House Buying Costs You Should Know Before You Buy
Buying a house seems simple enough. You pay the money and the house is yours, right? Wrong. Every single house that is for sale has a listed price tag, but there is so much more that you have to think about if you want to know the real cost of buying it. You cannot think just about the price tag. You need to be aware of all house buying costs. This includes what you pay upfront and what you will have to pay in the future.
If you want to know all house buying costs, here they are. Always think about all of them when you make your final choice.
This is a highly predictable cost you have to analyze when a home is bought. Usually, the first-time buyer believes that mortgage payments stand out as the only payment that has to be made every single month after the purchase is finalized. Do not fall into this trap as there are many other house buying costs to be aware of.
Related Link: Mortgage Calculator
The big amount you instantly know is the down payment. This is included in home equity though so it does have real financial value for you. Closing costs are not like that. You do not recoup this money.
As a definition, closing costs are third-party and lender fees that are paid when the real estate transaction is closed. For instance, if you buy a house for $300,000, you can expect to have to pay up to $15,000 as extra closing costs.
The most common one-time closing costs are:
- Survey Fee – Verifies property lines.
- Appraisal Fee – Professional home value estimation.
- Wire Transfer Fee – How Much it costs to transfer the funds as you buy the house.
- Origination And Underwriting Fees – A charge associated with processing, verifying and evaluating a loan application.
- Discount Points – These lower mortgage interest rates and are optional.
- Document Preparation fee – How much it costs to prepare loan documents so they are processed. This fee can often be eliminated or at least negotiated.
- Recording Fee – Necessary to enter new records for the property. These are government fees.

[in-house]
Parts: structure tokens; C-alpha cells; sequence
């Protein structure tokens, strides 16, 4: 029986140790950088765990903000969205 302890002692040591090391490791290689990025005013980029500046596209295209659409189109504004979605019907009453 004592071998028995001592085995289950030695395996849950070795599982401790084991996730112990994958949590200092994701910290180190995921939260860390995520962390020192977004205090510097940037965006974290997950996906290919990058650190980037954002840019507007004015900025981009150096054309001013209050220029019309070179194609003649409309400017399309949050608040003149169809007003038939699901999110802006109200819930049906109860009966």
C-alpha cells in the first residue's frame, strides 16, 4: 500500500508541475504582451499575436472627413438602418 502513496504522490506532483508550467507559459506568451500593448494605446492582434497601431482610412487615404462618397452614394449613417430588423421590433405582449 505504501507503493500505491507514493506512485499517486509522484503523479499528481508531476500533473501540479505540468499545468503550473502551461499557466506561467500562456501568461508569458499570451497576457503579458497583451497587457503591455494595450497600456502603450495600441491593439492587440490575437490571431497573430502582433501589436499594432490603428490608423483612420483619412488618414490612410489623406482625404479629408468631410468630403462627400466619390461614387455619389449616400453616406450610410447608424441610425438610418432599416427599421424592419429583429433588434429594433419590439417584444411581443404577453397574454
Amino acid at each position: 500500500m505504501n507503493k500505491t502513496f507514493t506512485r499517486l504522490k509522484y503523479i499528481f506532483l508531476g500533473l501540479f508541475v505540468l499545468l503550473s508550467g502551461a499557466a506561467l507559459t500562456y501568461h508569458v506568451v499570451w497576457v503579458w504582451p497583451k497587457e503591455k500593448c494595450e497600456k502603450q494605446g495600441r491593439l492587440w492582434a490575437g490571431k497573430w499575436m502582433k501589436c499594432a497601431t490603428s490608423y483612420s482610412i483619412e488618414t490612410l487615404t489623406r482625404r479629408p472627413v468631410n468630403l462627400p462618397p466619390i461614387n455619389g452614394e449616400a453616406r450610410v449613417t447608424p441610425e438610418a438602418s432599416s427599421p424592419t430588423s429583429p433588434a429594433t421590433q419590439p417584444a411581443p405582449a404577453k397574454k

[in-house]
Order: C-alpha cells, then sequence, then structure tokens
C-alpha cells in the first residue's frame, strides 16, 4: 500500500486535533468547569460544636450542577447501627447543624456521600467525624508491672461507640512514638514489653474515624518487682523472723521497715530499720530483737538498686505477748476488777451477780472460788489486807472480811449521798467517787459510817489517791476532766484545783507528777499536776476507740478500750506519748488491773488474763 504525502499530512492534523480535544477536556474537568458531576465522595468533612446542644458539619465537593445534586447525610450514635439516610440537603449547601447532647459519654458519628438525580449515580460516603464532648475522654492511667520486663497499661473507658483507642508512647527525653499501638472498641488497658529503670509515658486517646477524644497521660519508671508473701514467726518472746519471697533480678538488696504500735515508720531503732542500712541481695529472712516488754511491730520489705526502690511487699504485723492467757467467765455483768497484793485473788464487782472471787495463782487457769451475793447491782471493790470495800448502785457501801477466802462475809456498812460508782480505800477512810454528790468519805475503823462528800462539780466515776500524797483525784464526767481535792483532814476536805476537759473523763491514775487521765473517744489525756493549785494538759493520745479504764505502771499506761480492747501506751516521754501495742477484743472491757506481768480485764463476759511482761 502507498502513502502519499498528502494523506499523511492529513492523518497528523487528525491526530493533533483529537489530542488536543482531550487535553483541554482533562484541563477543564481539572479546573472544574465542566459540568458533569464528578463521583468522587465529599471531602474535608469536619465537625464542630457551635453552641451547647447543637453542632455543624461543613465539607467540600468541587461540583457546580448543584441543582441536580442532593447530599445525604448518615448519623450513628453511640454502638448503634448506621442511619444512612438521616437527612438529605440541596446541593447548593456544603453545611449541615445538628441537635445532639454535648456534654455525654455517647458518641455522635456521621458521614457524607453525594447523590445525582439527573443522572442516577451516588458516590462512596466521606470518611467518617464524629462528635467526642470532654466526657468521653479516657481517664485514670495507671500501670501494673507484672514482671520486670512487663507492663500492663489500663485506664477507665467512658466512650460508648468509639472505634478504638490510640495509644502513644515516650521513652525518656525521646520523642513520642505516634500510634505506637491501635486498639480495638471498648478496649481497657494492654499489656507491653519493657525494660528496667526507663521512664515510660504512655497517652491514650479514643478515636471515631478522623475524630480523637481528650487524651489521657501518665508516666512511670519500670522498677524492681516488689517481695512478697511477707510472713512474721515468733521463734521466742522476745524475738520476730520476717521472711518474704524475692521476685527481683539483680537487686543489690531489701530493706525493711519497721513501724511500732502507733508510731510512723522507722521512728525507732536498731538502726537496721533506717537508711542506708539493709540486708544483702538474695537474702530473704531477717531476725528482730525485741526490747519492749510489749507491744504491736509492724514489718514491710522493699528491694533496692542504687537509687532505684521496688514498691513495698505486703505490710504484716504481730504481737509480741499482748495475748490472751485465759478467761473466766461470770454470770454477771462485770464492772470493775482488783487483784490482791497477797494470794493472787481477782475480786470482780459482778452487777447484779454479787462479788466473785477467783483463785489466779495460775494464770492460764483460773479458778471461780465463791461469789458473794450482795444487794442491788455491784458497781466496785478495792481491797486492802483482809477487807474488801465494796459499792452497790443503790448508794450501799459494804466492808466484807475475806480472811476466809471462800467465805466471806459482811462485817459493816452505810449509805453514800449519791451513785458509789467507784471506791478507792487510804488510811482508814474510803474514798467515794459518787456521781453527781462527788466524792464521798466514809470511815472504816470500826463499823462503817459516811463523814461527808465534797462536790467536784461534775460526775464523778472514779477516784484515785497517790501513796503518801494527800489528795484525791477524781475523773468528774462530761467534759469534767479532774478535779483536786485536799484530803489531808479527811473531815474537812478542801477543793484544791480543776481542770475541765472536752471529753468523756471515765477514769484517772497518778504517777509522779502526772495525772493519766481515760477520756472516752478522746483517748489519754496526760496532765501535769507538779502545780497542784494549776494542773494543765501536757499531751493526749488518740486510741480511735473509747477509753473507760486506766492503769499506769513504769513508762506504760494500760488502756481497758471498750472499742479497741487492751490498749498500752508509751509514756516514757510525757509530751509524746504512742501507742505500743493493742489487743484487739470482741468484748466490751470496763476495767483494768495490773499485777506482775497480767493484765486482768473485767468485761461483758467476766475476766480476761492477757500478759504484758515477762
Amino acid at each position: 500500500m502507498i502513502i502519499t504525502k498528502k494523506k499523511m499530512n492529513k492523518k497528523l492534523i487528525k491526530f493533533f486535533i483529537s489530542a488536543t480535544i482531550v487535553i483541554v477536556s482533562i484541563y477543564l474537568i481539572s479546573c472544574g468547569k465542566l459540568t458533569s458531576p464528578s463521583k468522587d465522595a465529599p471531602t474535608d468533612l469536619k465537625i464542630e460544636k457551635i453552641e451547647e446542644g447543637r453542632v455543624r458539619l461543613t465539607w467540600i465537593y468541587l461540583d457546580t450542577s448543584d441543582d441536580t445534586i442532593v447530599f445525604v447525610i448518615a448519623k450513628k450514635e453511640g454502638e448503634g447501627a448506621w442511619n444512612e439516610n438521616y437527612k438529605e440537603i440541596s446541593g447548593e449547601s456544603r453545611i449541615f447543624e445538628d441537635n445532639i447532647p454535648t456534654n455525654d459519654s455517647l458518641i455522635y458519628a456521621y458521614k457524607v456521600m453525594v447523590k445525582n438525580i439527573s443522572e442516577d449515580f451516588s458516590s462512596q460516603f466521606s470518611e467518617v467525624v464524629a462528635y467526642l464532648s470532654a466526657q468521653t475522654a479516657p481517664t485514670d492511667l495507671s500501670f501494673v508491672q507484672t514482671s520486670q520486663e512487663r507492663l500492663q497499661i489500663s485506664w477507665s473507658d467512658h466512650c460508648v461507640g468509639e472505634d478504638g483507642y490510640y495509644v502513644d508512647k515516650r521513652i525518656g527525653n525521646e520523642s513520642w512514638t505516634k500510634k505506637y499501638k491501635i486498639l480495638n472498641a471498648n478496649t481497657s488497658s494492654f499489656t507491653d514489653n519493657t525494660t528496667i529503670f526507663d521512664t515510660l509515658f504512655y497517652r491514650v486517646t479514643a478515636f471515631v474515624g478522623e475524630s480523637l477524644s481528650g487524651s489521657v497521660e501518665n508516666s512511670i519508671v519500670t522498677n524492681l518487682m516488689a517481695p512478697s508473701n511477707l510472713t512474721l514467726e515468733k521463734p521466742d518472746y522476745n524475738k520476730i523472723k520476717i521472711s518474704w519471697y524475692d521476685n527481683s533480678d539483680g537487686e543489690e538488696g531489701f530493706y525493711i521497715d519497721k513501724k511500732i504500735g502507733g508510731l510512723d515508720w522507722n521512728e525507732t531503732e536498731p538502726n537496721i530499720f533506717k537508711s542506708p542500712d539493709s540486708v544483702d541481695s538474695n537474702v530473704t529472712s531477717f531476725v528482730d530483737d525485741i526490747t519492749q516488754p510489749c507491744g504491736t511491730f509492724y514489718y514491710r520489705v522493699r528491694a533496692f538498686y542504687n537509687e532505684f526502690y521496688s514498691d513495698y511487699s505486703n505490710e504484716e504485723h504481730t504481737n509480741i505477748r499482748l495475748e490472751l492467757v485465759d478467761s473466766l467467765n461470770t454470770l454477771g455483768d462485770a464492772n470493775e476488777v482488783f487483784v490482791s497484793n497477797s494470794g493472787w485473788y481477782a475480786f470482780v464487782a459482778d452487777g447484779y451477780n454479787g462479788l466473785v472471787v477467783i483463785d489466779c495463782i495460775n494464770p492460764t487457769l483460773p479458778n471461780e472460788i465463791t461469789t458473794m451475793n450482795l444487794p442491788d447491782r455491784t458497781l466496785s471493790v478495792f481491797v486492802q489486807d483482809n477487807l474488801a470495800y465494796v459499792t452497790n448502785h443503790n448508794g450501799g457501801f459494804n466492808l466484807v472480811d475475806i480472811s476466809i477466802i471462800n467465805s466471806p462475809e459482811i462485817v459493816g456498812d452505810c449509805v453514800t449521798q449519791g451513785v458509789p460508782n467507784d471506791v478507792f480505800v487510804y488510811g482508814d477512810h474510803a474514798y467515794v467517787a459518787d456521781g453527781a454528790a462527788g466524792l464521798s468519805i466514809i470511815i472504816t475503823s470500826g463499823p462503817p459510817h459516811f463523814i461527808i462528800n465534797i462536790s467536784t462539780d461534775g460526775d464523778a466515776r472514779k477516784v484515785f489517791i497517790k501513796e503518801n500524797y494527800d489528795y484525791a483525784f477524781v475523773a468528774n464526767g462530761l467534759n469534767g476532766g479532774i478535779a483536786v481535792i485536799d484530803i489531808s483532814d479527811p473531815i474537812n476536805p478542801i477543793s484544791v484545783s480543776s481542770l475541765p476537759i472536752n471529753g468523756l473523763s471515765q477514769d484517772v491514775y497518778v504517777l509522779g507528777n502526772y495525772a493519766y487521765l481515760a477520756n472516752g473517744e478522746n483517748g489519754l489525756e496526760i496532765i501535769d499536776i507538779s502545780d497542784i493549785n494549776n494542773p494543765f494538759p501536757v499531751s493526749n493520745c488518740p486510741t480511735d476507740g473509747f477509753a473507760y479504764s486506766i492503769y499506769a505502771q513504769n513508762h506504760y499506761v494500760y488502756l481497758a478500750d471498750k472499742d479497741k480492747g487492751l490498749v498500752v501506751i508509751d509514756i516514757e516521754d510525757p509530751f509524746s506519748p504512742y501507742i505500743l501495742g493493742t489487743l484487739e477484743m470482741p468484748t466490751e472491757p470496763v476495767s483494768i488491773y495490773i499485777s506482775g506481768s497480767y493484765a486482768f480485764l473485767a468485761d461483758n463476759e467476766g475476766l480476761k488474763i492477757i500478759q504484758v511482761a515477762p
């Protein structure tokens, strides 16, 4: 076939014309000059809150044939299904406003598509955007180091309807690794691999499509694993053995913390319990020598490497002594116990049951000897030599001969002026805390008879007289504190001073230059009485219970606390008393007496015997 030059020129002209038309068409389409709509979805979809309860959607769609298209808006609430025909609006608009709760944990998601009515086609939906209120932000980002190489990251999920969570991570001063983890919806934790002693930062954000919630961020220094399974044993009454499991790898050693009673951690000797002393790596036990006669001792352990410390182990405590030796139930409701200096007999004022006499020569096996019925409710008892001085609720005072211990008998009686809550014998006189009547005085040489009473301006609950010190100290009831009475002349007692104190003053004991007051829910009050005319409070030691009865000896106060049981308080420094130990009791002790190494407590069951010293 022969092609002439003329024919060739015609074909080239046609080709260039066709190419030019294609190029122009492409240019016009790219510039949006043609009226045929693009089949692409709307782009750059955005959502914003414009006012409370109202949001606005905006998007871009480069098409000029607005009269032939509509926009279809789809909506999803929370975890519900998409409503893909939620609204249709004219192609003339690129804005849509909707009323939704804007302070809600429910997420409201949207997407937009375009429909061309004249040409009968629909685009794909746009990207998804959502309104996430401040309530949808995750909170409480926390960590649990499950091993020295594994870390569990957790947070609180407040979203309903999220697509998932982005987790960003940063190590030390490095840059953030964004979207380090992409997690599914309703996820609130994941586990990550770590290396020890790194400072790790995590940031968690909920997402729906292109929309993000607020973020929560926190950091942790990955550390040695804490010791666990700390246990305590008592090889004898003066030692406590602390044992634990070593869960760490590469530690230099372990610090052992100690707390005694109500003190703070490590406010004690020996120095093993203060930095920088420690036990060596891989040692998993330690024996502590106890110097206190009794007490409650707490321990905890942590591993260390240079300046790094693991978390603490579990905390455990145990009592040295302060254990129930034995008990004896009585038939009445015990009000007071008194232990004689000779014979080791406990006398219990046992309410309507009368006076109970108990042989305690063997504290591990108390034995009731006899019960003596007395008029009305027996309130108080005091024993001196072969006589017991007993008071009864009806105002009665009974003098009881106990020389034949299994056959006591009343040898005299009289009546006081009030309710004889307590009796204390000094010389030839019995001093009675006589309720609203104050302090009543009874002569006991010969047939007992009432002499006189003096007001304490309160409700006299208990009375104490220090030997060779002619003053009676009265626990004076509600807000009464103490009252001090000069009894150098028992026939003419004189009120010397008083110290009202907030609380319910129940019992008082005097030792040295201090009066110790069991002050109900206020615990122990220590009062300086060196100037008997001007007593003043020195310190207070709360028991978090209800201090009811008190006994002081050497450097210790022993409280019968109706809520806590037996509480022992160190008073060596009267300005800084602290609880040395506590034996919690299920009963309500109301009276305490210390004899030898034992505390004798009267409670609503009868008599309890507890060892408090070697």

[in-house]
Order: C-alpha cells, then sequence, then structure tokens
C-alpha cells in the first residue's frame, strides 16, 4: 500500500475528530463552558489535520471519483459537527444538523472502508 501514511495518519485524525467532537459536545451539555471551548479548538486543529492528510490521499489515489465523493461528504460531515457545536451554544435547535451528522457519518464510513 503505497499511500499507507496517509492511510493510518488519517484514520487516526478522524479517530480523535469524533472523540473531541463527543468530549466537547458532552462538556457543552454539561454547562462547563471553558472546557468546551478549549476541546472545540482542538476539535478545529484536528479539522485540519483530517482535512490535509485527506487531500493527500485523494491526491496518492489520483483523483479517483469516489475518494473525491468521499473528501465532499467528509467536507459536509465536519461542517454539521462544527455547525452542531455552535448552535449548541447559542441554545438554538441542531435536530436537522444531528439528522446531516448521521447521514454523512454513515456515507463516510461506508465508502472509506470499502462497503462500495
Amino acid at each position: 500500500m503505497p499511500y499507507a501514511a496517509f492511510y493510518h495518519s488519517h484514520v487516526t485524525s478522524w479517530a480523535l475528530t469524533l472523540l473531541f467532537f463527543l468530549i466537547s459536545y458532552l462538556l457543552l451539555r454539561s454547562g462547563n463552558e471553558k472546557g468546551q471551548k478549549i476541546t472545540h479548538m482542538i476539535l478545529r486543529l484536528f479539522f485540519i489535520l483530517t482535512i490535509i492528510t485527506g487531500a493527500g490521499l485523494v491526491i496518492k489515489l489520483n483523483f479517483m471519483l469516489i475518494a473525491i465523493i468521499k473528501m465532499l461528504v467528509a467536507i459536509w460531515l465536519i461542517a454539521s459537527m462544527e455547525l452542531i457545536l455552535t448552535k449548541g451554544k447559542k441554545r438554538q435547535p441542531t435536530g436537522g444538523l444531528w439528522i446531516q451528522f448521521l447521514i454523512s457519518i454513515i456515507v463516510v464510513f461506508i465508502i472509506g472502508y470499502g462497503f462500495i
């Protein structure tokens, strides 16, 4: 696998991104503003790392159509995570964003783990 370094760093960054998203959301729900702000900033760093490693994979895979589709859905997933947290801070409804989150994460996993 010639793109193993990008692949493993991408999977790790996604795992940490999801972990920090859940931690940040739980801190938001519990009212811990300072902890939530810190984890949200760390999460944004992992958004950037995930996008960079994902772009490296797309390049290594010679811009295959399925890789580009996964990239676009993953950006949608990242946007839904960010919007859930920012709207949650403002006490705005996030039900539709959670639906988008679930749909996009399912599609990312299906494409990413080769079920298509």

- Title Insurance – This protects you if the owner of the house does not actually have full authority and deed for the property you want to buy.
- Credit Report Fee – Needed to pull credit scores and history.
Besides these, other closing costs may apply. You have to be aware of all to calculate all house buying costs.
The Commission Of The Real Estate Agent
These are usually around 6% and are split between the agents of the seller and the buyer. A buyer does not have to think about this commission in most cases because seller funds are responsible for covering real estate agent commissions. However, there are cases in which the seller will want the buyer to pay a part of the commissions.
Related Read: How Do Real Estate Agents Get Paid?
Property tax laws vary a lot from one country to the next and even between states. The real estate agent is the one that should tell you what to expect. A local government is allowed to raise the property taxes in order to cover municipal expenses or projects. Never assume that these are steady. Practically, just because you found out that property taxes were at a specific level last month does not mean this is what you will have to pay this month.
Property taxes also rise when the assessed value of the home is increased. This can happen due to different reasons, including overall market conditions and renovations.
Just as with property taxes, you need homeowners and hazard insurance policies. They do vary a lot. The homeowners insurance can easily go up to $1,000 per year or more. A hazard insurance policy is determined based on area risks, like earthquakes and floods. Bundle these insurance policies with your life or auto insurance policies to keep costs low.
Private Mortgage Insurance
Private mortgage insurance is necessary if the down payment is under 20% of home buying price. It adds 2% to the loan amount every single year. You get this type of insurance because the mortgage lender forces you so that it can be protected from loan default.
Most first-time buyers will need to pay private mortgage insurance. This involves monthly payments but they are usually lumped in right with loan payments. The payments are necessary until mortgage balance goes under 80% of house value. Insurance charges need to be automatically cancelled by the lender when necessary.
Related Read: What Is Private Mortgage Insurance?
Homeowners Association, Co-Op And Condo Fees
When buying a house in a planned development that has shared spaces and an association for homeowners, monthly assessments are needed besides the mortgage payments. This is needed to pay for complex improvements, like painting or landscaping. In the expensive urban areas, you also have to deal with condo assessments and there are also co-op fees that might appear. These can be as high as your mortgage payments.
Last but not least, these costs need to be mentioned as they can easily shock a house buyer. This is especially the case when you move from an apartment to a single-family home. You can easily end up having to pay around $200 every single month on utilities. This is because you need more energy to cool or heat the larger home. At the same time, you have to pick up the full bill for trash and water services.
Talk with the real estate agent so you receive an estimate of monthly utility costs before making a purchase. This is necessary to be sure that you remain within the monthly expenses budget you have.
Related Read: How To Estimate Utility Costs
As you can easily notice, buying a house and running the household is a very serious financial endeavor. You want to be sure that you are aware of all house buying costs. Always discuss this with the real estate agent.